Skift: British Airways has gone through various rounds of cost cutting. What are the remaining tough decisions?
Cruz: I don’t think there are any tough decision, per se. I think that there are number of decisions that are obvious that everybody knows about that we have to make. In a way, until they’re made, you can sort of close your eyes and think ‘I hope it’s not made.’ Then the day that it’s made you go, ‘Oh my god!’
For example, it’s really interesting how [we made] the decision on buy on board [meals], on short flights. We had been talking about it for months. It had leaked to the press wrongly first, then rightly at the very end. It was an active conversation internally.
There was a general degree of acceptance that it was going to happen, and then the day that it was actually confirmed that we were doing it internally, — just internally — there was like a big uproar of ‘Oh my god, look what we’re doing’ and everything else. Now that we’ve got 4,500 [and] counting crew that have come through the training for it, we’ve got consistent very positive feedback. I knew it was the right decision from the very beginning without any doubts because of all the feedback we have from consumers.
[Editor’s note: British Airways says it finds customers would prefer to buy a more upscale snack than receive a free one of lesser quality.]
Skift: What about self-service? Do you expect BA will introduce more self-service at airports and elsewhere?
Cruz: There’s a lot of technology-related decisions like self bagged drop-offs. You go to New York, you go to see JetBlue, you see the other carriers — it’s there. I think everyone is going in that direction. If you’re not a premium customer, ultimately you can just go to a machine, wait, get the tag put in, [and] boom off it goes. Or self boarding gates, or access to lounges. We’re right now going through the consultation process as its called in the UK [to introduce] the push back vehicle that requires only one person rather than three.
Are these difficult decisions? Yeah they are. Are they obvious? Yeah, they are, they’re pretty obvious. There’s new technology that comes in that makes operations safer, [and] faster. Lots of customers want to use this sort of technology to access the plane, to get around. I think there are a number of those [types of ideas] that will be coming. But I don’t think [you need to say] ‘cut your staff by 3 percent.’ No, I don’t go by that. What I go by is what business process needs to change in order for us to be more competitive or for us to be more efficient or provide a better customer service. Then behind that, there may be a a difficult decision, but there’s a reason why you’re doing it.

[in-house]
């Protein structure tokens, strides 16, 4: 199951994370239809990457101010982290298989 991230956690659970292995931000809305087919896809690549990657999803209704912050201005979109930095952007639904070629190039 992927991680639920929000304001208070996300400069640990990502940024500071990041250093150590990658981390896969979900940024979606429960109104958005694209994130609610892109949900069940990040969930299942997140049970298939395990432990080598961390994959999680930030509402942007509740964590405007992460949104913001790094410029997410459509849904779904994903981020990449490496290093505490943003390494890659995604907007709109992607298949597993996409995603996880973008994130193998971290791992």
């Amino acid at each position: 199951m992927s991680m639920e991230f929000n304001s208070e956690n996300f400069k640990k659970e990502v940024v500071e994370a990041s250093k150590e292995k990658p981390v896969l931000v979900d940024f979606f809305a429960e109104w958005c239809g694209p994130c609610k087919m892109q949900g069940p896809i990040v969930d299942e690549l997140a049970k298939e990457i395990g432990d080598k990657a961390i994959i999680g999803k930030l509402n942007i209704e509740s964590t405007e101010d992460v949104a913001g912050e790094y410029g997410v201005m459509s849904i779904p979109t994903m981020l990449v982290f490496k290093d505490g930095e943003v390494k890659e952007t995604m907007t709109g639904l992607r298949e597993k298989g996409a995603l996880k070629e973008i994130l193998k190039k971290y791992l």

When I first came into BA, lots of people thought ‘Oh, he comes from a low cost carrier.’ Or, ‘Oh my god, this is the end of the world, he’s going to start cutting cutting cutting.’ I repeated over and over again that cutting costs just for the sake of cutting costs would destroy an airline like British Airways.
There has to be a purpose, and I think there will be tough decisions that need to be made. Ultimately, it will be pretty obvious that you have to make them.
Skift: Do you think it is more difficult for employees to accept changes than customers?
Skift: Is that mainly because consumers already expect some of this stuff because they’ve flown lost carriers like Ryanair for years?
Cruz: There’s been education. I think it is every single airline now in Europe charges for a bag or has a fare without a bag. Roll back ten years ago, and that would have been revolutionary at Lufthansa, Air France, and BA. It’s crazy. Now we’re in, and it is accepted.
[With] food on board, I think we’re nearly there. I think there’s only going to be two airlines left that don’t charge for food. There may be a couple more things. I’m not sure there are many. I don’t think there’s an infinite number of things that you can do.
Ultimately, we’re trying to be competitive. I want people to travel with us, not with our competitors, so when it comes down to economies and non-premium seats, we actually do have to consider the price factor a great deal. It makes a huge difference.
Skift: As in the United States, flying in Europe is cheap compared to historic prices. Is there a way you can say to consumers ‘hey, it is pretty cheap!’ Or is that just a losing game?